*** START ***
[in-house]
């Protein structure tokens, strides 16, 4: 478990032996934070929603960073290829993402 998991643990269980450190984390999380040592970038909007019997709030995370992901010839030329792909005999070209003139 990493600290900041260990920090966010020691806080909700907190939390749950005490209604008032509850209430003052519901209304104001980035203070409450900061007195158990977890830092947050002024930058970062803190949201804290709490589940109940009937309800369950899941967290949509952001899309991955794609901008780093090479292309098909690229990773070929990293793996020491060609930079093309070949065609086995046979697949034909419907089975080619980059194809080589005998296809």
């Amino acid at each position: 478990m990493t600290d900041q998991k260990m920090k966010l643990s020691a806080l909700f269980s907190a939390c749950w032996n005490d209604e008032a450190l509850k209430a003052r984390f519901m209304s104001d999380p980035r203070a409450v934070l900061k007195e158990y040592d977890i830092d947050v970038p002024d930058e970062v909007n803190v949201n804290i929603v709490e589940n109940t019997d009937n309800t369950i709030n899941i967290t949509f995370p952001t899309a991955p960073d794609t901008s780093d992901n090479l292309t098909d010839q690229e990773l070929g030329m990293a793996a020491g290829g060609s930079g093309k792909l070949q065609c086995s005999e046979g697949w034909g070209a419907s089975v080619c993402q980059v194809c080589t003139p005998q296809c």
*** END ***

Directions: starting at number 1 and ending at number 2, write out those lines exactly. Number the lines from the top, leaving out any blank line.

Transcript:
[in-house]
């Protein structure tokens, strides 16, 4: 478990032996934070929603960073290829993402 998991643990269980450190984390999380040592970038909007019997709030995370992901010839030329792909005999070209003139 990493600290900041260990920090966010020691806080909700907190939390749950005490209604008032509850209430003052519901209304104001980035203070409450900061007195158990977890830092947050002024930058970062803190949201804290709490589940109940009937309800369950899941967290949509952001899309991955794609901008780093090479292309098909690229990773070929990293793996020491060609930079093309070949065609086995046979697949034909419907089975080619980059194809080589005998296809």